What is your part in that, or something we’ll do as our church grows up? What is God calling you to do? Beyond these wonderful service projects, we need people to help as we expand what we do. On Sundays, we need people to greet visitors and everyone attends, make them and serve them our wonderful coffee, make & run Powerpoint presentations, etc as we expand how we change the world.

Do you want to be part of a movement to change the world, like Dorothy Day and the Catholic Worker movement that has 100+ centers around the world? Consider joining us on Sundays at 10:30 AM or starting October 3rd at 12:30 PM. Like Dorothy Day, you are made in God’s image and you can change the world. 

Sunday, August 22, 2010

Followers of Jesus Worth Following: Dorothy Day by Cheri Holdridge

Dorothy Day was born in Brooklyn New York, and was about the same age as my grandmother, born in 1897. She was a sort of bohemian, living in Greenwich Village and hanging out with folks like writer Eugene O'Neill. She was a free lance news reporter; and a suffragette, marching for the rights of women to vote. Much later in life Abbie Hoffman tagged her as the original hippie. She was an agnostic. In her 20's after at least one abortion, two common law marriages, and after giving birth to her daughter Tamar, she began a spiritual awakening while living on Staten Island. When she was 30 years old, she was baptized with her infant daughter, ( much like we baptized Vanetta and Faith right here a few months ago).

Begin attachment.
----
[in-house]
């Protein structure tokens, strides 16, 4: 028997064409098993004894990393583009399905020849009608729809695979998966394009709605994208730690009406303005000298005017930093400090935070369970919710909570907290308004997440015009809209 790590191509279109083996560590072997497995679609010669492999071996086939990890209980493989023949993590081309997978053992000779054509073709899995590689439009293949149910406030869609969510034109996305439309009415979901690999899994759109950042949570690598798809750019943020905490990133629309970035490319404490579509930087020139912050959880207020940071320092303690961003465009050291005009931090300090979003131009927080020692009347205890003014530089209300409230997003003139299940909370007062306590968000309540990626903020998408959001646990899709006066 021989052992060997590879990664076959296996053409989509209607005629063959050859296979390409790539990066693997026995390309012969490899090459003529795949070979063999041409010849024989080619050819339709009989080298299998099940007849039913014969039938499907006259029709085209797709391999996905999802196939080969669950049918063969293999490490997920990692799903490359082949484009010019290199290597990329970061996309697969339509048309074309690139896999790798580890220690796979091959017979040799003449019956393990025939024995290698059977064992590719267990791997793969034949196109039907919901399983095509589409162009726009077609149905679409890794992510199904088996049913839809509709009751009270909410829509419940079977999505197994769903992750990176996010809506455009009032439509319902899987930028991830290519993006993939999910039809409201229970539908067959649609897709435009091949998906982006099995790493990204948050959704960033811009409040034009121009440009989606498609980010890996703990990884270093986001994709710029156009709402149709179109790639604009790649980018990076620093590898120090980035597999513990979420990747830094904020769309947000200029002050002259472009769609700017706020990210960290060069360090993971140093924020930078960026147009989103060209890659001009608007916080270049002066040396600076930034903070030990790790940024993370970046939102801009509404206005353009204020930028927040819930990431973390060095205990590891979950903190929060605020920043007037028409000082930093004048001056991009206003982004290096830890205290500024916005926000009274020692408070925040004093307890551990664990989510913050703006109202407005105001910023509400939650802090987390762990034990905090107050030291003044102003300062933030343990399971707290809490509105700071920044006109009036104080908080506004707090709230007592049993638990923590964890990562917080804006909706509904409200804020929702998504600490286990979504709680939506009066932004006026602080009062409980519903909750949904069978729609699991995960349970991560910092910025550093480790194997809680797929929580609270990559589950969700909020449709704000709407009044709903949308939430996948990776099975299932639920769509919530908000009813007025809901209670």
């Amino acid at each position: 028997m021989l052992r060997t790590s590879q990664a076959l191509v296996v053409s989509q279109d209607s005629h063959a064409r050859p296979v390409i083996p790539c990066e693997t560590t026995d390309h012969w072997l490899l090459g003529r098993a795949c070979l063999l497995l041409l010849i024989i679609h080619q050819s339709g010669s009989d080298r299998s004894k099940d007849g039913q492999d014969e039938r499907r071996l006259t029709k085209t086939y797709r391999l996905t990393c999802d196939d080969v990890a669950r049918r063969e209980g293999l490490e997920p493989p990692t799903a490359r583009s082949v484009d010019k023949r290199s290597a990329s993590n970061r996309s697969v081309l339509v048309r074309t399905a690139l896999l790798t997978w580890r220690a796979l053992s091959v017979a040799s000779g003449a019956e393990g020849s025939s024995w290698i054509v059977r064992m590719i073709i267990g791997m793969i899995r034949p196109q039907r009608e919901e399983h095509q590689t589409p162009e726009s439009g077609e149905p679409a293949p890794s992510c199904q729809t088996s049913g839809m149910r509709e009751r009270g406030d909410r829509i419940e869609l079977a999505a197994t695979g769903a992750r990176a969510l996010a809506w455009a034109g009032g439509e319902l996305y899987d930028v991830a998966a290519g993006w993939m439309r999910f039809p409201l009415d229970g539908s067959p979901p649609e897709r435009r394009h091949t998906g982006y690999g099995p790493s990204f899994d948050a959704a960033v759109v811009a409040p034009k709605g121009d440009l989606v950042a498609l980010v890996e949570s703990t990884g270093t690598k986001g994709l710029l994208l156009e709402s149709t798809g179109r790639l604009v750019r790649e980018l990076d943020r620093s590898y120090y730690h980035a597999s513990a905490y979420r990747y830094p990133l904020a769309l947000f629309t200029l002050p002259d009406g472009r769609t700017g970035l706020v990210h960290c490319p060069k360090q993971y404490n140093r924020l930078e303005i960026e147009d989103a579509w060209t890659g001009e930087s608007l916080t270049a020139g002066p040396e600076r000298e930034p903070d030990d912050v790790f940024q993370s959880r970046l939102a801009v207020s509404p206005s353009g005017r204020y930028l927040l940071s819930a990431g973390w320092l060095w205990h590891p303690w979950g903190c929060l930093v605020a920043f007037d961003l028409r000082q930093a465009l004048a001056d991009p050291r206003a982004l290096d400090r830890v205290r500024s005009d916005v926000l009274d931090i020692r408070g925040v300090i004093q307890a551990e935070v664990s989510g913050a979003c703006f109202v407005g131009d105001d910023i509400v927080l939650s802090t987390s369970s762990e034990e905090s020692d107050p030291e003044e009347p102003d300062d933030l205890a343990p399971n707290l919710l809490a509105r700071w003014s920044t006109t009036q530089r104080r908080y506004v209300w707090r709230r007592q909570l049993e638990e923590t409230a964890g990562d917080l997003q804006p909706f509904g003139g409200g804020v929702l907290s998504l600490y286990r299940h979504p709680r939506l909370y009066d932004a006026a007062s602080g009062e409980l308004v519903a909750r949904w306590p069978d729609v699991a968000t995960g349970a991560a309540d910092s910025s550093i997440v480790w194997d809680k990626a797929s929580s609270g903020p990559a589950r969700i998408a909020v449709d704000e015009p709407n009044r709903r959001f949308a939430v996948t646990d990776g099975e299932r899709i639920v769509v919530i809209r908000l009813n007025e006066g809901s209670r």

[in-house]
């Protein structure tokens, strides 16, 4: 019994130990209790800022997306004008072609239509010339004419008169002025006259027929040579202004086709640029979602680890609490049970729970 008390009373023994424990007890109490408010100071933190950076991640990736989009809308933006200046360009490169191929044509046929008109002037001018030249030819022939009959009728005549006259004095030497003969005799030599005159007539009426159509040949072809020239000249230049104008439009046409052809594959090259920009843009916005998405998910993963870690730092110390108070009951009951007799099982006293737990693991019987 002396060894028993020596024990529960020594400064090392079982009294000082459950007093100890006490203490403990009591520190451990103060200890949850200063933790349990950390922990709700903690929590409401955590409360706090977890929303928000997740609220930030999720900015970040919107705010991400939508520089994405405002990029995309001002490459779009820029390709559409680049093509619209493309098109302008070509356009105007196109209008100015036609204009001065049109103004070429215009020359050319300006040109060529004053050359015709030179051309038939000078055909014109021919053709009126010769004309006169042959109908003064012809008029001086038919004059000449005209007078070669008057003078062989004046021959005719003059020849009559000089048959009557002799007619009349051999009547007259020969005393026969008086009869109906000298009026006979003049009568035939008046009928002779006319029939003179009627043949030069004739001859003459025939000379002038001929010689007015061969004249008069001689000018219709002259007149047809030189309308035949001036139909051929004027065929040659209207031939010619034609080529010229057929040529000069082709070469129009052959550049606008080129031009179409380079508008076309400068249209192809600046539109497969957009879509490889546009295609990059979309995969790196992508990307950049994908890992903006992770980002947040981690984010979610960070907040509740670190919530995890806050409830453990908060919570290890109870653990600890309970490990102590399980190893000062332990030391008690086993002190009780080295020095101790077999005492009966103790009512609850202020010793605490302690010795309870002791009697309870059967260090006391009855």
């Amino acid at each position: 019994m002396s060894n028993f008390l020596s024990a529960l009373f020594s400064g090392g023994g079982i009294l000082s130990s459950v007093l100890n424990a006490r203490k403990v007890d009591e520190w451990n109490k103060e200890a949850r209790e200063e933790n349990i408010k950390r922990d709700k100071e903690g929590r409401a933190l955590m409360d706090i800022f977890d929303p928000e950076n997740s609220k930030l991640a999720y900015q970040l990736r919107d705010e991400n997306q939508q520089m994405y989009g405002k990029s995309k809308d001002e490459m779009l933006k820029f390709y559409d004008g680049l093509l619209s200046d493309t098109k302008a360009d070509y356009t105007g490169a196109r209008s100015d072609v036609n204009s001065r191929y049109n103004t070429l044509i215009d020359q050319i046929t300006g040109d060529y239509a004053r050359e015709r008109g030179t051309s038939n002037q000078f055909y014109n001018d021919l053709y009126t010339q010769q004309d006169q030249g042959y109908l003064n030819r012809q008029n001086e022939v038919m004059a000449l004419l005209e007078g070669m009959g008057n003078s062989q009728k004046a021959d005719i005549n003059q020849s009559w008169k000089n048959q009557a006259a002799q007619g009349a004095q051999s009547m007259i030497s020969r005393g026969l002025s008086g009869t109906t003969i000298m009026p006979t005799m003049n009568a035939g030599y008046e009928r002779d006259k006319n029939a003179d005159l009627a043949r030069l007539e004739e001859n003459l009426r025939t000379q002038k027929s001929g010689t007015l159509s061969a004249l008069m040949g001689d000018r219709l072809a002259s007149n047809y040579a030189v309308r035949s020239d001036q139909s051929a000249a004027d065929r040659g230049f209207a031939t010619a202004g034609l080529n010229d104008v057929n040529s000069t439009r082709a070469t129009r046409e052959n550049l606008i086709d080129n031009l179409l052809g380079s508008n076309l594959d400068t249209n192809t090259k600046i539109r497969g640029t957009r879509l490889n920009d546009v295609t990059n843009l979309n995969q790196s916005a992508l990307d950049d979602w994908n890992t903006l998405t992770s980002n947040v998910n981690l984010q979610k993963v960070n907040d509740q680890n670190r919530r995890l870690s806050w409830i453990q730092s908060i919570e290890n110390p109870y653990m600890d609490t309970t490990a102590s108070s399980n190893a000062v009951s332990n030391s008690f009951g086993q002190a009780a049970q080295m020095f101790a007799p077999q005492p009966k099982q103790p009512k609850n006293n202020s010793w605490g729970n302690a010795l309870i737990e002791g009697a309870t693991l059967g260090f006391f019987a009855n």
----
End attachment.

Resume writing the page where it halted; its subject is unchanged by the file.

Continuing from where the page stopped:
With a man named Peter Maurin she founded the The Catholic Worker movement: first, it was a newspaper which was started to make people aware of church teaching on social justice. Day said the word "Worker" in the paper's title referred to "those who worked with hand or brain, those who did physical, mental, or spiritual work. But we thought primarily of the poor, the dispossessed, the exploited." It first appeared on May Day, 1933 to make people aware of the social justice teaching of the Catholic Church as an alternative to Communism during the Great Depression. Its stated goal was to comfort the afflicted and to afflict the comfortable. One of my mantras throughout my ministry. The newspaper grew into a "House of Hospitality" in the slums of New York during the depression, today, there are more than 100 Catholic Worker Houses around the world.